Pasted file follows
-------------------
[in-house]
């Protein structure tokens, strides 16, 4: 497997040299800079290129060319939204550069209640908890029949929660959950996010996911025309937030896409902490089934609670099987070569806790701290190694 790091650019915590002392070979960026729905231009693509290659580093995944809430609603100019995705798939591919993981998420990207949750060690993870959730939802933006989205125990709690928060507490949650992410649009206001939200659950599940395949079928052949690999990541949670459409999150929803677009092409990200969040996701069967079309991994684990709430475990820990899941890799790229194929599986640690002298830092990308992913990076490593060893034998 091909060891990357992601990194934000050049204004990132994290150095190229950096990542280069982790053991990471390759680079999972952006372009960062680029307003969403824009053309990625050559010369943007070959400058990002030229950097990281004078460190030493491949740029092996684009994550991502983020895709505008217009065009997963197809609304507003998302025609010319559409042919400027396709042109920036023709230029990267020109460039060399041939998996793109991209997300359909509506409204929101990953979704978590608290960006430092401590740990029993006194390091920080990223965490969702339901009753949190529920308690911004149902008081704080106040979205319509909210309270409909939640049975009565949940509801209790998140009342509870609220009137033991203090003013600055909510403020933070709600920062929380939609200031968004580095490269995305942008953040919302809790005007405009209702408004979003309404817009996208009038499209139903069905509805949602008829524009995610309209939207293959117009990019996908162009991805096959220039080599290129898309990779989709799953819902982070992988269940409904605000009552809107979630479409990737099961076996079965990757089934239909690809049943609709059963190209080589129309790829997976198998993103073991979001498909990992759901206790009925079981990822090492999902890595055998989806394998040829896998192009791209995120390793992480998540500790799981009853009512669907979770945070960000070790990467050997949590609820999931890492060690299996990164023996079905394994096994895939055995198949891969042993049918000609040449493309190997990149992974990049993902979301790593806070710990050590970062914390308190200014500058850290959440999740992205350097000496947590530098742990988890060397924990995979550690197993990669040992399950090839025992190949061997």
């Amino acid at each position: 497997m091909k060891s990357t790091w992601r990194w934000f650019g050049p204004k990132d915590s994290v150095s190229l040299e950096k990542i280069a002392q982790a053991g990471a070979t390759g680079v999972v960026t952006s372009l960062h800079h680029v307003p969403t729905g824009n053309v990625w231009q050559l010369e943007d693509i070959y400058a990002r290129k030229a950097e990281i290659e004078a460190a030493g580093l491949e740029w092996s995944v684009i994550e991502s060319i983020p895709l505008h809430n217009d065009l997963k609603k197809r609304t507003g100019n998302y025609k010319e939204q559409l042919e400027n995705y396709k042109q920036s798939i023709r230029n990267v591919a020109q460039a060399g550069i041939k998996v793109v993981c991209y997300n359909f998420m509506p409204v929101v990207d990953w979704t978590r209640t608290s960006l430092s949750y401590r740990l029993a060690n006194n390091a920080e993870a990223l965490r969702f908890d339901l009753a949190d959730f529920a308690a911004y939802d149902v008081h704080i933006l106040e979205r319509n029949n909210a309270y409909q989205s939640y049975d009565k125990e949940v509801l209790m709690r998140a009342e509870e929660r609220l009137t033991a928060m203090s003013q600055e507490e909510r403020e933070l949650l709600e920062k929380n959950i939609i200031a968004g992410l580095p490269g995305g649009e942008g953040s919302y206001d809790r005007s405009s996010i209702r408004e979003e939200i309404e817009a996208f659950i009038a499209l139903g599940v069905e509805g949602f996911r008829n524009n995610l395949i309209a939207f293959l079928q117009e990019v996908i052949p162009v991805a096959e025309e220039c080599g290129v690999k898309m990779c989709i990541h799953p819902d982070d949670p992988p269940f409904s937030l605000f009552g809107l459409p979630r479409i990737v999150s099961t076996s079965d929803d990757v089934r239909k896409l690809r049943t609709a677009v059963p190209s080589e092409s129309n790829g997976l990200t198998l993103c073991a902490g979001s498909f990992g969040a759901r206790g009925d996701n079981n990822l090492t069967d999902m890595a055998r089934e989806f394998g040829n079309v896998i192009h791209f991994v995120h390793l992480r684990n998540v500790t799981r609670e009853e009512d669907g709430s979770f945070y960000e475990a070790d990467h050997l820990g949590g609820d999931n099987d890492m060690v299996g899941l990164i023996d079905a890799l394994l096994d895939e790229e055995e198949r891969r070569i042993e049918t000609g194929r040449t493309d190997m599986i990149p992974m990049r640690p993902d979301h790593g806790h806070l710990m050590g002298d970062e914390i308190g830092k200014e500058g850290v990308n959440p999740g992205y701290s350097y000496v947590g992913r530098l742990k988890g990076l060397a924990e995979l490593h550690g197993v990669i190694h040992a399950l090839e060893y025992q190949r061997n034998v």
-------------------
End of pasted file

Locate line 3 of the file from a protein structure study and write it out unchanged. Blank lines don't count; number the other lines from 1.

């Amino acid at each position: 497997m091909k060891s990357t790091w992601r990194w934000f650019g050049p204004k990132d915590s994290v150095s190229l040299e950096k990542i280069a002392q982790a053991g990471a070979t390759g680079v999972v960026t952006s372009l960062h800079h680029v307003p969403t729905g824009n053309v990625w231009q050559l010369e943007d693509i070959y400058a990002r290129k030229a950097e990281i290659e004078a460190a030493g580093l491949e740029w092996s995944v684009i994550e991502s060319i983020p895709l505008h809430n217009d065009l997963k609603k197809r609304t507003g100019n998302y025609k010319e939204q559409l042919e400027n995705y396709k042109q920036s798939i023709r230029n990267v591919a020109q460039a060399g550069i041939k998996v793109v993981c991209y997300n359909f998420m509506p409204v929101v990207d990953w979704t978590r209640t608290s960006l430092s949750y401590r740990l029993a060690n006194n390091a920080e993870a990223l965490r969702f908890d339901l009753a949190d959730f529920a308690a911004y939802d149902v008081h704080i933006l106040e979205r319509n029949n909210a309270y409909q989205s939640y049975d009565k125990e949940v509801l209790m709690r998140a009342e509870e929660r609220l009137t033991a928060m203090s003013q600055e507490e909510r403020e933070l949650l709600e920062k929380n959950i939609i200031a968004g992410l580095p490269g995305g649009e942008g953040s919302y206001d809790r005007s405009s996010i209702r408004e979003e939200i309404e817009a996208f659950i009038a499209l139903g599940v069905e509805g949602f996911r008829n524009n995610l395949i309209a939207f293959l079928q117009e990019v996908i052949p162009v991805a096959e025309e220039c080599g290129v690999k898309m990779c989709i990541h799953p819902d982070d949670p992988p269940f409904s937030l605000f009552g809107l459409p979630r479409i990737v999150s099961t076996s079965d929803d990757v089934r239909k896409l690809r049943t609709a677009v059963p190209s080589e092409s129309n790829g997976l990200t198998l993103c073991a902490g979001s498909f990992g969040a759901r206790g009925d996701n079981n990822l090492t069967d999902m890595a055998r089934e989806f394998g040829n079309v896998i192009h791209f991994v995120h390793l992480r684990n998540v500790t799981r609670e009853e009512d669907g709430s979770f945070y960000e475990a070790d990467h050997l820990g949590g609820d999931n099987d890492m060690v299996g899941l990164i023996d079905a890799l394994l096994d895939e790229e055995e198949r891969r070569i042993e049918t000609g194929r040449t493309d190997m599986i990149p992974m990049r640690p993902d979301h790593g806790h806070l710990m050590g002298d970062e914390i308190g830092k200014e500058g850290v990308n959440p999740g992205y701290s350097y000496v947590g992913r530098l742990k988890g990076l060397a924990e995979l490593h550690g197993v990669i190694h040992a399950l090839e060893y025992q190949r061997n034998v």